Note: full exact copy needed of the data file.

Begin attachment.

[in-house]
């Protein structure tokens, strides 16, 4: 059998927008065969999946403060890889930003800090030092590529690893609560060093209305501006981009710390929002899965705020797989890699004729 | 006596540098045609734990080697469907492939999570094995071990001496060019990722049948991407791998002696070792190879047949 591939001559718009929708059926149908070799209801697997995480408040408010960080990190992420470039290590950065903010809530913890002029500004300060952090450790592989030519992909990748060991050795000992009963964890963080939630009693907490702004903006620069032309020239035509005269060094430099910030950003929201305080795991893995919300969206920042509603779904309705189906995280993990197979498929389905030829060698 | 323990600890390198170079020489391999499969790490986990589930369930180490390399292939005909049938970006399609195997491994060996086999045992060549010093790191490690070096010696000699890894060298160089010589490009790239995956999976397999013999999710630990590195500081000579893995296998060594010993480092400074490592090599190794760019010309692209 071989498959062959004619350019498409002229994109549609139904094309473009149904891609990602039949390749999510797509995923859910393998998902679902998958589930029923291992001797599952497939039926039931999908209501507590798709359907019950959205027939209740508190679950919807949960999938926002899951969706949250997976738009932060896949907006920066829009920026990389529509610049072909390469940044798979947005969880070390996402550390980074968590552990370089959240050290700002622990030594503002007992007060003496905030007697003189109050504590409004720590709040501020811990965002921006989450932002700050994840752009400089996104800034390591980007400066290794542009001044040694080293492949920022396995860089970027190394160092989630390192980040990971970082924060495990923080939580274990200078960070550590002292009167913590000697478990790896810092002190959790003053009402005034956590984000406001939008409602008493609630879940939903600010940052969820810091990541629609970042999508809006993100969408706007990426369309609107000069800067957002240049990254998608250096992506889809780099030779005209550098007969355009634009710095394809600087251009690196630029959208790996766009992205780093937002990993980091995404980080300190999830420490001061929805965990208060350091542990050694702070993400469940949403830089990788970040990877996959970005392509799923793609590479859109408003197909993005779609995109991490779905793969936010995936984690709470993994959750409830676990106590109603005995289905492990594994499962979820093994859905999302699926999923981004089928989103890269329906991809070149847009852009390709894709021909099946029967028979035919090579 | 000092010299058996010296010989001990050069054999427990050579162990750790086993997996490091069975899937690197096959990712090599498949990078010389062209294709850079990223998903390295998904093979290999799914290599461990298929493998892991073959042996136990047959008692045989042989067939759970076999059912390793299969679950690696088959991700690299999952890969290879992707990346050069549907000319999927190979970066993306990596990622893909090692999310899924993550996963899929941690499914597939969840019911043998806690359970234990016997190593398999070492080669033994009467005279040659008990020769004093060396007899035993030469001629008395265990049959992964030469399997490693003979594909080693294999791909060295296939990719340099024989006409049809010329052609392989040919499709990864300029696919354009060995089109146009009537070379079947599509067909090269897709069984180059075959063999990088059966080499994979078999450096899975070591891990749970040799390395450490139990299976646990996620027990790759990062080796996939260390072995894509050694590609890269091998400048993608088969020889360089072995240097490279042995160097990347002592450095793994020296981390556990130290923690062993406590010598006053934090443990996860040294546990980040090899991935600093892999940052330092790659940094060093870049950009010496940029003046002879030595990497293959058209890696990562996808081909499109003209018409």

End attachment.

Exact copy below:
[in-house]
């Protein structure tokens, strides 16, 4: 059998927008065969999946403060890889930003800090030092590529690893609560060093209305501006981009710390929002899965705020797989890699004729 | 006596540098045609734990080697469907492939999570094995071990001496060019990722049948991407791998002696070792190879047949 591939001559718009929708059926149908070799209801697997995480408040408010960080990190992420470039290590950065903010809530913890002029500004300060952090450790592989030519992909990748060991050795000992009963964890963080939630009693907490702004903006620069032309020239035509005269060094430099910030950003929201305080795991893995919300969206920042509603779904309705189906995280993990197979498929389905030829060698 | 323990600890390198170079020489391999499969790490986990589930369930180490390399292939005909049938970006399609195997491994060996086999045992060549010093790191490690070096010696000699890894060298160089010589490009790239995956999976397999013999999710630990590195500081000579893995296998060594010993480092400074490592090599190794760019010309692209 071989498959062959004619350019498409002229994109549609139904094309473009149904891609990602039949390749999510797509995923859910393998998902679902998958589930029923291992001797599952497939039926039931999908209501507590798709359907019950959205027939209740508190679950919807949960999938926002899951969706949250997976738009932060896949907006920066829009920026990389529509610049072909390469940044798979947005969880070390996402550390980074968590552990370089959240050290700002622990030594503002007992007060003496905030007697003189109050504590409004720590709040501020811990965002921006989450932002700050994840752009400089996104800034390591980007400066290794542009001044040694080293492949920022396995860089970027190394160092989630390192980040990971970082924060495990923080939580274990200078960070550590002292009167913590000697478990790896810092002190959790003053009402005034956590984000406001939008409602008493609630879940939903600010940052969820810091990541629609970042999508809006993100969408706007990426369309609107000069800067957002240049990254998608250096992506889809780099030779005209550098007969355009634009710095394809600087251009690196630029959208790996766009992205780093937002990993980091995404980080300190999830420490001061929805965990208060350091542990050694702070993400469940949403830089990788970040990877996959970005392509799923793609590479859109408003197909993005779609995109991490779905793969936010995936984690709470993994959750409830676990106590109603005995289905492990594994499962979820093994859905999302699926999923981004089928989103890269329906991809070149847009852009390709894709021909099946029967028979035919090579 | 000092010299058996010296010989001990050069054999427990050579162990750790086993997996490091069975899937690197096959990712090599498949990078010389062209294709850079990223998903390295998904093979290999799914290599461990298929493998892991073959042996136990047959008692045989042989067939759970076999059912390793299969679950690696088959991700690299999952890969290879992707990346050069549907000319999927190979970066993306990596990622893909090692999310899924993550996963899929941690499914597939969840019911043998806690359970234990016997190593398999070492080669033994009467005279040659008990020769004093060396007899035993030469001629008395265990049959992964030469399997490693003979594909080693294999791909060295296939990719340099024989006409049809010329052609392989040919499709990864300029696919354009060995089109146009009537070379079947599509067909090269897709069984180059075959063999990088059966080499994979078999450096899975070591891990749970040799390395450490139990299976646990996620027990790759990062080796996939260390072995894509050694590609890269091998400048993608088969020889360089072995240097490279042995160097990347002592450095793994020296981390556990130290923690062993406590010598006053934090443990996860040294546990980040090899991935600093892999940052330092790659940094060093870049950009010496940029003046002879030595990497293959058209890696990562996808081909499109003209018409």